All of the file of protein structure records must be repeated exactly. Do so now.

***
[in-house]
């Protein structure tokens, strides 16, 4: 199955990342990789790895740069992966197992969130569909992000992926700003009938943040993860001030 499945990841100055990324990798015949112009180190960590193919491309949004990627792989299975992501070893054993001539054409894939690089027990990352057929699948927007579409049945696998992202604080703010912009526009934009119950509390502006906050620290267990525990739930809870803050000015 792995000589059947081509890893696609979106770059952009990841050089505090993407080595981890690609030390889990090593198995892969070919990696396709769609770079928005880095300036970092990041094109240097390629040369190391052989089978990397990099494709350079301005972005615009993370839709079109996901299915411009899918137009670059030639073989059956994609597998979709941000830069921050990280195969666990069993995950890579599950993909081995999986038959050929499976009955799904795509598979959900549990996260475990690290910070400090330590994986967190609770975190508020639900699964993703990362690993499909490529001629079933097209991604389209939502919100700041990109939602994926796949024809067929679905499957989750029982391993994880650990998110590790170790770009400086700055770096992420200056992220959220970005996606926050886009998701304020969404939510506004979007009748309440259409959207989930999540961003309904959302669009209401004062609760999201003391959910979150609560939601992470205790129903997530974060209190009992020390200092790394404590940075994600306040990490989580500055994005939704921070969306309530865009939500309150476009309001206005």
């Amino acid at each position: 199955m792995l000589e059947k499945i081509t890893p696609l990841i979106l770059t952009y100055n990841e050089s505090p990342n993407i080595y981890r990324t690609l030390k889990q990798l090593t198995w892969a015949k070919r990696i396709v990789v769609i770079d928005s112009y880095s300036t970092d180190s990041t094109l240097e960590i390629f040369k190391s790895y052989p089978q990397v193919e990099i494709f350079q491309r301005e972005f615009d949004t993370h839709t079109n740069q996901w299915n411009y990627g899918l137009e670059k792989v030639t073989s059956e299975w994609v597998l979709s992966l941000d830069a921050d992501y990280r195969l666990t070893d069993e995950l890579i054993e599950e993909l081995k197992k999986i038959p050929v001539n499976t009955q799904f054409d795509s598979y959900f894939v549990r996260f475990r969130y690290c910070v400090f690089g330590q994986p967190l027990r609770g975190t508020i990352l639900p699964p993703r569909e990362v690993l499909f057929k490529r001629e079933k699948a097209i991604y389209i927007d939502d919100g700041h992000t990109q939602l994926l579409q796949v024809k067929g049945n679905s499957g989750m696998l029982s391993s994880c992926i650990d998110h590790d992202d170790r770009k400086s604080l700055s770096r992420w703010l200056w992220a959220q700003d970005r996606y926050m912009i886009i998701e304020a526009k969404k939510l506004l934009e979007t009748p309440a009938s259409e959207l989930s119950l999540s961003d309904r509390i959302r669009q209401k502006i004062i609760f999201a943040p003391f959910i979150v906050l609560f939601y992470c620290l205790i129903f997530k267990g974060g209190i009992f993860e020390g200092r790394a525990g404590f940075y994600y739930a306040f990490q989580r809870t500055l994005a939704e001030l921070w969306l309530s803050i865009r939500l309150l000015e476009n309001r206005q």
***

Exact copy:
[in-house]
């Protein structure tokens, strides 16, 4: 199955990342990789790895740069992966197992969130569909992000992926700003009938943040993860001030 499945990841100055990324990798015949112009180190960590193919491309949004990627792989299975992501070893054993001539054409894939690089027990990352057929699948927007579409049945696998992202604080703010912009526009934009119950509390502006906050620290267990525990739930809870803050000015 792995000589059947081509890893696609979106770059952009990841050089505090993407080595981890690609030390889990090593198995892969070919990696396709769609770079928005880095300036970092990041094109240097390629040369190391052989089978990397990099494709350079301005972005615009993370839709079109996901299915411009899918137009670059030639073989059956994609597998979709941000830069921050990280195969666990069993995950890579599950993909081995999986038959050929499976009955799904795509598979959900549990996260475990690290910070400090330590994986967190609770975190508020639900699964993703990362690993499909490529001629079933097209991604389209939502919100700041990109939602994926796949024809067929679905499957989750029982391993994880650990998110590790170790770009400086700055770096992420200056992220959220970005996606926050886009998701304020969404939510506004979007009748309440259409959207989930999540961003309904959302669009209401004062609760999201003391959910979150609560939601992470205790129903997530974060209190009992020390200092790394404590940075994600306040990490989580500055994005939704921070969306309530865009939500309150476009309001206005």
């Amino acid at each position: 199955m792995l000589e059947k499945i081509t890893p696609l990841i979106l770059t952009y100055n990841e050089s505090p990342n993407i080595y981890r990324t690609l030390k889990q990798l090593t198995w892969a015949k070919r990696i396709v990789v769609i770079d928005s112009y880095s300036t970092d180190s990041t094109l240097e960590i390629f040369k190391s790895y052989p089978q990397v193919e990099i494709f350079q491309r301005e972005f615009d949004t993370h839709t079109n740069q996901w299915n411009y990627g899918l137009e670059k792989v030639t073989s059956e299975w994609v597998l979709s992966l941000d830069a921050d992501y990280r195969l666990t070893d069993e995950l890579i054993e599950e993909l081995k197992k999986i038959p050929v001539n499976t009955q799904f054409d795509s598979y959900f894939v549990r996260f475990r969130y690290c910070v400090f690089g330590q994986p967190l027990r609770g975190t508020i990352l639900p699964p993703r569909e990362v690993l499909f057929k490529r001629e079933k699948a097209i991604y389209i927007d939502d919100g700041h992000t990109q939602l994926l579409q796949v024809k067929g049945n679905s499957g989750m696998l029982s391993s994880c992926i650990d998110h590790d992202d170790r770009k400086s604080l700055s770096r992420w703010l200056w992220a959220q700003d970005r996606y926050m912009i886009i998701e304020a526009k969404k939510l506004l934009e979007t009748p309440a009938s259409e959207l989930s119950l999540s961003d309904r509390i959302r669009q209401k502006i004062i609760f999201a943040p003391f959910i979150v906050l609560f939601y992470c620290l205790i129903f997530k267990g974060g209190i009992f993860e020390g200092r790394a525990g404590f940075y994600y739930a306040f990490q989580r809870t500055l994005a939704e001030l921070w969306l309530s803050i865009r939500l309150l000015e476009n309001r206005q």